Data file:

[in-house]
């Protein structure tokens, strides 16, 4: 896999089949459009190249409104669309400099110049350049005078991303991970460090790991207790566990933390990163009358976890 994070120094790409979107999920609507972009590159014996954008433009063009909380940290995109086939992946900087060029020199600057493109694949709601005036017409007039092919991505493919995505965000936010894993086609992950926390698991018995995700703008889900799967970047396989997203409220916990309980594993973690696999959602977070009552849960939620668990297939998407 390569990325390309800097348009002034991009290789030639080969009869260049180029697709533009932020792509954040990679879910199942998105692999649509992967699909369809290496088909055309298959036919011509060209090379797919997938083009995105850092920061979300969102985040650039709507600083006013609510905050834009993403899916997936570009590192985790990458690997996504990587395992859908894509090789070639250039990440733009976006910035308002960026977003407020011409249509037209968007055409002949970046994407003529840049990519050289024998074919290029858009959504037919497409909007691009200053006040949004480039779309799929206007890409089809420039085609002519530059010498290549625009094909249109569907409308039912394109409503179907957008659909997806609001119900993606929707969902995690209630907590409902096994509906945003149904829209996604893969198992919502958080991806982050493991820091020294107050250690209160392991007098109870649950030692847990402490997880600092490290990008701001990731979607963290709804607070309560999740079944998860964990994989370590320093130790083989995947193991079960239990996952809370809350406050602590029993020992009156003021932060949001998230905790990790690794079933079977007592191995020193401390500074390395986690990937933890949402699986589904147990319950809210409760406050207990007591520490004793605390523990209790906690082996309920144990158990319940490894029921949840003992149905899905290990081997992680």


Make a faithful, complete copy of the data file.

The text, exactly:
[in-house]
């Protein structure tokens, strides 16, 4: 896999089949459009190249409104669309400099110049350049005078991303991970460090790991207790566990933390990163009358976890 994070120094790409979107999920609507972009590159014996954008433009063009909380940290995109086939992946900087060029020199600057493109694949709601005036017409007039092919991505493919995505965000936010894993086609992950926390698991018995995700703008889900799967970047396989997203409220916990309980594993973690696999959602977070009552849960939620668990297939998407 390569990325390309800097348009002034991009290789030639080969009869260049180029697709533009932020792509954040990679879910199942998105692999649509992967699909369809290496088909055309298959036919011509060209090379797919997938083009995105850092920061979300969102985040650039709507600083006013609510905050834009993403899916997936570009590192985790990458690997996504990587395992859908894509090789070639250039990440733009976006910035308002960026977003407020011409249509037209968007055409002949970046994407003529840049990519050289024998074919290029858009959504037919497409909007691009200053006040949004480039779309799929206007890409089809420039085609002519530059010498290549625009094909249109569907409308039912394109409503179907957008659909997806609001119900993606929707969902995690209630907590409902096994509906945003149904829209996604893969198992919502958080991806982050493991820091020294107050250690209160392991007098109870649950030692847990402490997880600092490290990008701001990731979607963290709804607070309560999740079944998860964990994989370590320093130790083989995947193991079960239990996952809370809350406050602590029993020992009156003021932060949001998230905790990790690794079933079977007592191995020193401390500074390395986690990937933890949402699986589904147990319950809210409760406050207990007591520490004793605390523990209790906690082996309920144990158990319940490894029921949840003992149905899905290990081997992680």